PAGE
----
By Josh Amato
The City of Sammamish budget is in a structural deficit — the amount of money coming into the General Fund (operations) is less than the expenses going out.
With this year’s original spending proposal, the biennial budget was in a $16.6m deficit. The deficit could be fixed by raising taxes, cutting expenses, using Fund Balance (reserves), or a mix of all three. The Council has known this day would come for a long time – as far back as 2016. But it seems no matter who won the last election, nearly every candidate was opposed to increasing revenue. There was no candidate in 2019 willing to say new taxes would be necessary, except one: Mark Baughman in 2017.
“At the Candidates Forum, the other seven candidates stated their firm opposition to new taxes and then turned around to support bonds to pay for roads,” Sammamish Comment reported at the time. “When it came Baughman’s turn, he was the only candidate to declare that bonds may require a tax hike to pay for them. It’s a truth that needs telling, and Baughman told the truth.”
Baughman was defeated by Jason Ritchie
So here we are.
By Scott Hamilton
In a maneuver reminiscent of Sen. John Kerry’s infamous “I was for it before I voted against it” declaration in the 2004 presidential election, Sammamish Council Member Pam Stuart declared she would support taking the 1% property tax increase allowed by law.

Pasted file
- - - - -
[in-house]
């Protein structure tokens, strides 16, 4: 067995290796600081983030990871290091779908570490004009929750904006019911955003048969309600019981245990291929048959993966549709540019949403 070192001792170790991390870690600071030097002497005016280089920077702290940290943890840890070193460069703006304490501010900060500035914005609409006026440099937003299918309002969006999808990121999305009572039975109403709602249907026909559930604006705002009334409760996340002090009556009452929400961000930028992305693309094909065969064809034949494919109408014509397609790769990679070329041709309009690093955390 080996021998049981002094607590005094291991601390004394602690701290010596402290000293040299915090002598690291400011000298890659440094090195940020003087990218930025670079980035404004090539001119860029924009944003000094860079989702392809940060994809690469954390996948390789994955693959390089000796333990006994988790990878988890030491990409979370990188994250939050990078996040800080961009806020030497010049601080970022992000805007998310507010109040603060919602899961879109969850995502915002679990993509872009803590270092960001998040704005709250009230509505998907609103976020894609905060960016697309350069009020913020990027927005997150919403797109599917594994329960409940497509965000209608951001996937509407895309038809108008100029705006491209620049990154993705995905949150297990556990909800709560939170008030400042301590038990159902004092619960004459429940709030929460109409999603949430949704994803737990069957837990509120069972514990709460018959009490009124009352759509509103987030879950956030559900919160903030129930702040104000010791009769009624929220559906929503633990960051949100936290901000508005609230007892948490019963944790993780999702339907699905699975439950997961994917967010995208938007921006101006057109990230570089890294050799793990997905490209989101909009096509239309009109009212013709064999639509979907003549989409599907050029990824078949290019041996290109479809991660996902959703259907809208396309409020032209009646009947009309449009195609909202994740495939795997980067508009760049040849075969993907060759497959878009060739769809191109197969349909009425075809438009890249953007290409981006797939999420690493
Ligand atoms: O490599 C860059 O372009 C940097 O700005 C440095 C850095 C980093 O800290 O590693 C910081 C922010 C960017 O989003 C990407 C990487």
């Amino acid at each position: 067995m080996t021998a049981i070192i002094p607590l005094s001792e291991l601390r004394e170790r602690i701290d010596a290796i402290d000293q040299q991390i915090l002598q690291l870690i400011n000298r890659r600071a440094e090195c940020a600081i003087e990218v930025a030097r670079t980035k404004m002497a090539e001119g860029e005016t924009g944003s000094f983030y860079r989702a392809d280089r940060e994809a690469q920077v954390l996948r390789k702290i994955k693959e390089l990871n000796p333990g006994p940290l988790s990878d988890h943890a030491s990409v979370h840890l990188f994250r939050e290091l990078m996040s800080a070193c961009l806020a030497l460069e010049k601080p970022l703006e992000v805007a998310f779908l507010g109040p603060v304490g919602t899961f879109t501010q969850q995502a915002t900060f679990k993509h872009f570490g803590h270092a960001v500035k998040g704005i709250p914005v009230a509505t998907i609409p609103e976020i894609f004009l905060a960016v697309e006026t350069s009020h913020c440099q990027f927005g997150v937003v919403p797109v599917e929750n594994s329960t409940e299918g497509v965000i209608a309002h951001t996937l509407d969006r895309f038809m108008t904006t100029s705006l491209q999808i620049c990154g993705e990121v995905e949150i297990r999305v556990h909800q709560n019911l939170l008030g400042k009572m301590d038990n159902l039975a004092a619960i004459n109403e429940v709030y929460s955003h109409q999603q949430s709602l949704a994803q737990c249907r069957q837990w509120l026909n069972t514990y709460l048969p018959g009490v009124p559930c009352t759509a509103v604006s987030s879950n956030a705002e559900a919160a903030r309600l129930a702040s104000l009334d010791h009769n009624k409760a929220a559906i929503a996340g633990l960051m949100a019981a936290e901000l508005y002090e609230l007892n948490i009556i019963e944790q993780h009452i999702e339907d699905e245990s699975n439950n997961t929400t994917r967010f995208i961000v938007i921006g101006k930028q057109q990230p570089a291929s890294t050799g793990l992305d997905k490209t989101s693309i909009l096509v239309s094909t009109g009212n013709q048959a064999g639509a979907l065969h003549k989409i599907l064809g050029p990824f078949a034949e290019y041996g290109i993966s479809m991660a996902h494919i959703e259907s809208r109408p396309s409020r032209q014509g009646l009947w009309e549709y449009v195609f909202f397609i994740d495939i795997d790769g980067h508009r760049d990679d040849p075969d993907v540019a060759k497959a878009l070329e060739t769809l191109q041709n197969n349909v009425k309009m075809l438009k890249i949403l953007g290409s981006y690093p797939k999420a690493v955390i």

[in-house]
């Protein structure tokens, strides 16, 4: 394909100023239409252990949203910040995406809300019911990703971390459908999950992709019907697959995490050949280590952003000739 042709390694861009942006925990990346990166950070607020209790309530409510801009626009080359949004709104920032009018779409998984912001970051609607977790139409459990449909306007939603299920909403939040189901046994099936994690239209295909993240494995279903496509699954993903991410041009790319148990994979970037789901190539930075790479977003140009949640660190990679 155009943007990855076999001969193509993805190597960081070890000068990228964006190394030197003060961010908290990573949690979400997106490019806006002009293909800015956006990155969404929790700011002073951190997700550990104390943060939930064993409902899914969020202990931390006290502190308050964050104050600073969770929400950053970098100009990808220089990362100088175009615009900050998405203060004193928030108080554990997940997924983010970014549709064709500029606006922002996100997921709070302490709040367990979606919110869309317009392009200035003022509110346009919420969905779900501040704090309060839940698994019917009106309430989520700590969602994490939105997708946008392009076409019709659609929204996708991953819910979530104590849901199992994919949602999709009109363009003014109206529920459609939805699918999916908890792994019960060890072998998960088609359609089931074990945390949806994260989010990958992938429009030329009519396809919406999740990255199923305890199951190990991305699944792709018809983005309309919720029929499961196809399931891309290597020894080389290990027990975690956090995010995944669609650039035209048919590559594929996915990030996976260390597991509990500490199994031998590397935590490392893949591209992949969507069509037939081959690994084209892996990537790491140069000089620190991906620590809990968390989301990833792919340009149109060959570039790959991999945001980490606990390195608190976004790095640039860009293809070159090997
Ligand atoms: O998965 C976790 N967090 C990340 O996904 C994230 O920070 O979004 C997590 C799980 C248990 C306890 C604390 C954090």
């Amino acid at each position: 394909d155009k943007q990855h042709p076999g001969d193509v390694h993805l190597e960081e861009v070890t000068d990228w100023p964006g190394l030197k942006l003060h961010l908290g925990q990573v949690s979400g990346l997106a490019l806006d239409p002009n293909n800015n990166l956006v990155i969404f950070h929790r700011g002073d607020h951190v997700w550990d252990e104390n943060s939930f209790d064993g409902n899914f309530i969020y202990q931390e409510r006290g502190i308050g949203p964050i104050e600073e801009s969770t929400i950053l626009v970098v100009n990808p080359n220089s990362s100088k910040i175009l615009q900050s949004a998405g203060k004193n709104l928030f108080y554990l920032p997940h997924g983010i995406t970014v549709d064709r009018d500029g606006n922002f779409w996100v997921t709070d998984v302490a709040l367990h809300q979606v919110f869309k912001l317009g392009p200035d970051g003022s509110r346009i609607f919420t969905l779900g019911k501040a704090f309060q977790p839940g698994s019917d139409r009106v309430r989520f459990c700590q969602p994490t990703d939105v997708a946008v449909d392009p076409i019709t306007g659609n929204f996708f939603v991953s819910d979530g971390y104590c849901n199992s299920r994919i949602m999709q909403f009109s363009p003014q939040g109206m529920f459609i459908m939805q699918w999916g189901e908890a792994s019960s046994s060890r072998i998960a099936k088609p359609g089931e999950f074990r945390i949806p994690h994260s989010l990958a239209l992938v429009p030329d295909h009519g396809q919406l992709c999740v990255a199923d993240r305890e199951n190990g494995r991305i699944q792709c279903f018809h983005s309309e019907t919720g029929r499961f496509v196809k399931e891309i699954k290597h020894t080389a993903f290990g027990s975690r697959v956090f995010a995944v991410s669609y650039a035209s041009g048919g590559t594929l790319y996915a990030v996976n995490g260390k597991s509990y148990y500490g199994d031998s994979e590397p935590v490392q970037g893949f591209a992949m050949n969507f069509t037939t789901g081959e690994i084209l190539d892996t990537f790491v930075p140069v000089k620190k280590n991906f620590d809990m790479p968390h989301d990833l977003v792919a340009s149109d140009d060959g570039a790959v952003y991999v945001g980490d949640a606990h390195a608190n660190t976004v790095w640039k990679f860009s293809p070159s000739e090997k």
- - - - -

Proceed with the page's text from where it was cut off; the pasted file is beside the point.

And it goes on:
Council Member Pam Stuart
Then she voted against it when the vote was called.
She was the deciding vote in causing the motion to fail.
The vote came after the council on Nov. 19 added $270,000 to the city’s expenditures for the next year that hadn’t been budgeted.
This included $120,100 for the Technology Fund and $150,000 for a grant in the Health and Human Services Commission dedicated for youth mental health.
Feb. 19, 2019: The Sammamish city manager is laying the groundwork to the city council to impose the first utility tax of up to 3%, to begin imposing annual 1% property tax increases and to undertake pinpoint traffic improvements—including the controversial removal of the 42nd St. barricade in Timberline.
These proposals are in the packet for tonight’s city council meeting, beginning at PDF page 65.
- Fees on utilities will be passed on to consumers
- Affects only those in unincorporated King County
- Adds up to $300 per year to utility bills.
- County Council, staff action done “below the radar.”
- Final public hearing Dec. 7, followed by vote to adopt.
- Kathy Lambert, Council representative including Sammamish, Issaquah, co-sponsored.
Kathy Lambert, co-sponsor of a bill labeled “unlawful” that would impose a new tax on unincorporated King County households. Photo via Google images.
The King County Council is poised to adopt an ordinance intended to “coerce” utility companies and water and sewer districts into franchise fees to use street rights-of-way in order to raise millions of dollars in fees for the County’s general fund.
The problem—and there are many—is that the ordinance and use of funds is unlawful under state statutes, says a coalition of water districts that issued a press release today.
The Tax Day of Reckoning for Sammamish has arrived.
The City Council tonight may decide whether to adopt a 1% property tax hike, something Councils have avoided for the past eight years.
It could even decide to recapture the eight years of deferrals, or an 8% increase in property taxes, but this is unlikely.
Council Member Don Gerend also suggested the possibility of a utility tax during a study session last night.
Council Member Kathy Huckabay suggested a Transportation Benefit District tax dedicated only to road projects.